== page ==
What Is Rootless Cosmopolitan?

It’s the successor to the Tony Karon weblog and email commentaries that I sent out from 9/11 onward to a list that eventually grew to several hundred friends and colleagues in different parts of the world. Initially, they focused mostly on that slow-motion catastrophe known as the “war on terror” (including Iraq) but as this new state of affairs became our permanent reality, the commentaries also began covering more quotidian obsessions such as football (soccer!), pop culture and cuisine. It’s a kind of en famille commentary from an exasperated journalist watching the unfolding of a tragedy foretold. If Rootless Cosmopolitan were a cocktail, the recipe, with apologies to Gramsci, would be equal parts pessimism of the intellect and optimism of the will.

Explaining the Name

“Rootless Cosmopolitan” was Stalin’s euphemistic pejorative for “Jew” during his anti-Semitic purges of the late 1940s. But as an African Jew with roots in Eastern Europe and before that France, raised under the cultural aegis of the British empire but living in the great global transit lounge that is New York (still playing the odd game of tennis-ball cricket with Jamaicans or Kashmiris in the parks of Brooklyn), I’ll happily answer to “rootless cosmopolitan” – even wear it as a badge of honor.

Rootless cosmopolitanism may describe my experience of Jewishness, but its hardly exclusive to Jews: It applies equally to most of the people I love and respect from every corner of the planet who see themselves as citizens of the world, their identities defined by multiple affinities formed in their movement through the spaces between cultures, their instincts including a disdain for racism and cultural (and geopolitical) arrogance, and a tendency to understand and respond to events through a global prism, rather than via the ties of blood and soil. Whether they were raised Jewish, Christian, Muslim, Hindu, Buddhist or atheist; whether their origins are Jewish, Indian, English, Scottish, Irish, German, Chilean, Persian, Basque, Israeli, Palestinian, Australian, Serb, Libyan, Midwestern or what have you, they are always most at home among people of similar heart and spirit.

All of the great Jewish intellectual, philosophical, moral and cultural exemplars I can think of were products not of a separate Jewish existence, but of the Diaspora, our dispersal among the cultures of the world. Whether it’s Maimonides or Spinoza, Marx, Freud, Einstein or Derrida; Kafka or Primo Levi; Serge Gainsbourg or Daniel Barenboim; Lenny Bruce or Bob Dylan; Mike Leigh or Ali G; kneidlach or rugelach or so many of the brooding operatic tunes I heard in synagogue as a kid; all are products not of Jews living only among themselves, but of our interaction with diverse influences in the Diaspora.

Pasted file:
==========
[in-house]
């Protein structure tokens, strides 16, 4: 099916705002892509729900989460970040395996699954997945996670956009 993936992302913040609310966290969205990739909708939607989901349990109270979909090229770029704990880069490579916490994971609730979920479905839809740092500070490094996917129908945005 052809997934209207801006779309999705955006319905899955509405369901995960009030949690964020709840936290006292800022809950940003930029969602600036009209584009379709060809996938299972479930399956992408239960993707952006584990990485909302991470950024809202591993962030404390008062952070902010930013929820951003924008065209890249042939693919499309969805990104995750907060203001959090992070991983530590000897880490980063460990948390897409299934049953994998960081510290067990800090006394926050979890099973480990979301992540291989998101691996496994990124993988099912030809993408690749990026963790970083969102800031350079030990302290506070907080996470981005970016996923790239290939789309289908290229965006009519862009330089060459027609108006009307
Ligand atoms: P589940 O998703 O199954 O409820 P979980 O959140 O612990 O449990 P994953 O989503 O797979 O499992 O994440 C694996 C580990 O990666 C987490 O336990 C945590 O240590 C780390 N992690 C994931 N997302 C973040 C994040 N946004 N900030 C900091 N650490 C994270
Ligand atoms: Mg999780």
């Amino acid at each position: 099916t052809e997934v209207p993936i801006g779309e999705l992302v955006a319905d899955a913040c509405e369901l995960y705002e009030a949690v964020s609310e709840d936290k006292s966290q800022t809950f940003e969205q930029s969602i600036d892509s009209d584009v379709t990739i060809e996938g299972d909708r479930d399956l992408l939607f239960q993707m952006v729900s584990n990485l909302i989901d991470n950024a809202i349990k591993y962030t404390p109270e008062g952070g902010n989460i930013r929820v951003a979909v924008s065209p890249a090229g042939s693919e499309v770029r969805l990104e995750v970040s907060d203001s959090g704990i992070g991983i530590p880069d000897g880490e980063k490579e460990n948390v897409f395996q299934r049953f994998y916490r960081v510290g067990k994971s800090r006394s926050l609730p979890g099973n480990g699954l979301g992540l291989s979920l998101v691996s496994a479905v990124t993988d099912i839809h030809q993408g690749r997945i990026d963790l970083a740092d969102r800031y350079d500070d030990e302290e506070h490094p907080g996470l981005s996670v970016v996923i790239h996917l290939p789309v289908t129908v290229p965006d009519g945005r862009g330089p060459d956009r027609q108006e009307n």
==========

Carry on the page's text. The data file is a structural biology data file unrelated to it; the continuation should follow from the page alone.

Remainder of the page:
I’m a proud South African, and a proud African. I spent my youth there and had the privilege of working for a decade as a full-time activist in the liberation struggle against apartheid – an experience I wouldn’t exchange for anything. Frankly, it was that experience, more than any other, that taught me how to be a Jew in the world, and affirmed my rootless cosmopolitan instincts. I’m not at all religious, and certainly no Zionist (Israel in no way “represents” me, nor do I believe that it should hold a place for me, and others like me who’ve chosen to live elsewhere — the majority of Jews, actually — at the expense of others.) But I am proudly Jewish, my own sense of the meaning of that term captured in that famous comment by the great rabbi Hillel, who when challenged to define Judaism while standing on one foot, said: “That which is hateful unto yourself, do not do unto others. All the rest is commentary.”

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  26. FootballFan1894 says:

    I recently stumbled across an article on the ‘Time’ website titled “No, England Did NOT Invent Football (Soccer) As We Know It” by Tony Karon. The article was so incorrect I felt there were points that needed correcting, however as there appeared to be nowhere on the site where I could leave comments, I found the author had his own website so I decided to leave my comments here.

    Tony Karon is either somebody that knows little about the history of Football or he is so anti-English that he doesn’t let the facts get in the way of a good story. Either way his article is full of incorrect information. He says that Dave Richards’ argument is flawed, maybe Tony should have checked his own response, which is more than just flawed.

    Let’s look at some of the points raised in Tony Karon’s article:-

    1. They called it “football,” not because the ball is played with the feet, but because the game is played on foot rather on horseback. (sic)

    The theory ‘The word football was coined to refer to games that were played on foot (as opposed to on horses.)’ has no historical evidence to prove this. And it is just a theory and nothing else, put about by people who try to justify calling Association Football, ‘soccer’. And it is a fairly recent theory.

    Let’s look at the evidence we do have. The word ‘Football’ has been in use in England since at least 1314, this is when the Lord Mayor of London on behalf of Edward II, issued a writ to prohibit football in England. However as the ruling classes used French as their language the de cree was written in French and not English.

    The oldest known use of the word ‘Football’ in English was in 1409, when Henry IV issued a proclamation forbidding the leving of money for ‘Foteball’.

    Then we come to a book written circa 1660 by Francis Willughby called ‘Book of Plaies’, which describes ‘Football’ as a kicking game.

    In 1780 ‘A General Dictionary of the English Language’ by Thomas Sheridan defines ‘Football’ as “a ball driven by the foot”.

    If that is not enough, in 1801 ‘Sports and Pastimes of the People of England’ by Joseph Strutt, tells us that ‘Football’ “is so called because the ball is driven about with the feet instead of the hands.”